Following in the footsteps of former chief minister of Gujarat Kalian Singh who presided over the destruction of Babri mosque in 1992, former chief minister of UP Ram Parkash Gupta who terrorized the non-Muslims, and L.K. Advani who termed Indian Muslims as security risk and led the frenzied mobs to tear down the Babri Mosque, all promoting Hindutva agenda, Modi also gave a raw deal to non-Hindus, particularly Muslims and consigned them to second rated citizens deserving no privileges and rights. Old practices of Hinduising government schools and colleges by imposing the singing of Vande Mataram and forcing Muslim students to participate in Hindu worship continued. Practice of Hindu rituals was enforced in offices as well.

Modi’s sins were cleverly smoke-screened by his spin masters under the myth of development. Anti-Modi journalists, writers and media persons were coerced and gagged by RSS thugs. Besides the development myth, other reasons why the vast multitudes preferred BJP over the Congress was the unprecedented corruption and mal-administration of the Congress led UPA government. Notwithstanding these factors, liberal flow of money and backup support provided by the Corporate coupled with efficient electoral spadework done by committed RSS workers were major factors which gave such an amazing victory to BJP.

Modi and his cabinet members were sworn in on May 26, 2014. All the heads of neighboring States of SAARC members including Nawaz Sharif took part in the ceremony. In the 45-member cabinet, only one Muslim could find a birth. It was a healthy sign to see all the opposition members including Manmohan Singh accepting the electoral verdict and attending the ceremony. There was not a single complaint of rigging. Indians have attached high hopes in Modi and are confident that he will control corruption, ensure political stability, enforce good governance and once again make India shining.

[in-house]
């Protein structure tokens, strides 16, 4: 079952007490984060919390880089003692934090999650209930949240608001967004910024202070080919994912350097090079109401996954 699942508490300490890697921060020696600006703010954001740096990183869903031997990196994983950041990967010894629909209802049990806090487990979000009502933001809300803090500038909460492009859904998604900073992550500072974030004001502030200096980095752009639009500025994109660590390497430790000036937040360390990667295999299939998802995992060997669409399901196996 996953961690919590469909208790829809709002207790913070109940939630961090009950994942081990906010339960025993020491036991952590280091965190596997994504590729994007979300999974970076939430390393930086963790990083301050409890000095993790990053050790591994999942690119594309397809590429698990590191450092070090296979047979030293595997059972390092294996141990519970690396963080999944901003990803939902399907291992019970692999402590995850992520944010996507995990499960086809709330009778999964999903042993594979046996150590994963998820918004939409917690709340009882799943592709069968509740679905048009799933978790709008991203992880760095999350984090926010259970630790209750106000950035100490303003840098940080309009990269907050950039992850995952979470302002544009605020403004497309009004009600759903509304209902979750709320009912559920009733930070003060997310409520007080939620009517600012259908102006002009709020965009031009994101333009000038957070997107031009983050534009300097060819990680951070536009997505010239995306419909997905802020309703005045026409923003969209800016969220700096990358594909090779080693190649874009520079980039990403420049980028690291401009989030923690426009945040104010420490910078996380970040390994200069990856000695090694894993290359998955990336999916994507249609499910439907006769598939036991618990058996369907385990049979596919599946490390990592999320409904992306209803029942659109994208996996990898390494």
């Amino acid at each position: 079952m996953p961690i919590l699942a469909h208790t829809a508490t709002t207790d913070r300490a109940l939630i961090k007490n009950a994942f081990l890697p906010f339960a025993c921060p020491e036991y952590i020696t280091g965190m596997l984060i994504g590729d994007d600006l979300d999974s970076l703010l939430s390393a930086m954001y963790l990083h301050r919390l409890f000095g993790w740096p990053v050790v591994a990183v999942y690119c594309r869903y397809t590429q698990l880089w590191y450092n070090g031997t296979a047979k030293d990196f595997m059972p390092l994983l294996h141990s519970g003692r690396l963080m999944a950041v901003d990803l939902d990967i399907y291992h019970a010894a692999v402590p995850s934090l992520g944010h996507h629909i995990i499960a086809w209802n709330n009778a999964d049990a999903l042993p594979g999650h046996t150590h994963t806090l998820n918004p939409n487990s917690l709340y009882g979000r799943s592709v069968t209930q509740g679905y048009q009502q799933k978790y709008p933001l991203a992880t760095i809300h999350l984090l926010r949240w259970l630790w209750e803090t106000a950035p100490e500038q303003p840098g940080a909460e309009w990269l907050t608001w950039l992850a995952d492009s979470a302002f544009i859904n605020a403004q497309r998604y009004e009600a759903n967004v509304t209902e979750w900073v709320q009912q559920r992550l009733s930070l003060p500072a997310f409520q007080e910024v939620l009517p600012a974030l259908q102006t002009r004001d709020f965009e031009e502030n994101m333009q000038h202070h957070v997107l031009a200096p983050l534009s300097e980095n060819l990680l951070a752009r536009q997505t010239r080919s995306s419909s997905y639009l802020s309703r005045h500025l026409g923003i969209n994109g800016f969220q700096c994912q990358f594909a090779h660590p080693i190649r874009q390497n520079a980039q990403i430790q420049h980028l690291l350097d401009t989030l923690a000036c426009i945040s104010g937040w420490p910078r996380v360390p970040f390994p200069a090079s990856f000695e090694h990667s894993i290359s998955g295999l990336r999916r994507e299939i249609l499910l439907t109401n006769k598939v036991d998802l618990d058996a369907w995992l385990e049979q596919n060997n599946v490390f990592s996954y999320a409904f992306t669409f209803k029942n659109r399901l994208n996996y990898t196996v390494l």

The meeting between Modi and Nawaz was held on 27th May in a friendly atmosphere but Modi set the ball rolling by coming out with old complaints which was a retrogressive act. He asked his guest that Pakistan should proceed against culprits involved in Mumbai attacks speedily; provide voice samples of Mumbai attacks; disallow its soil for terrorism against India; promote regional cooperation in fighting against terrorism. In short, he held Pakistan responsible for Indo-Pak tension and terrorism. Nawaz docilely listened to the complaints, but didn’t deem it fit to put forward Pakistan’s complaints fearing that his host may not get offended. Indian spokesperson stated that India’s position on Kashmir is clear and needed no further elaboration. Nawaz during his press briefing said that all issues will be discussed but avoided stressing Kashmir which is the main bone of contention.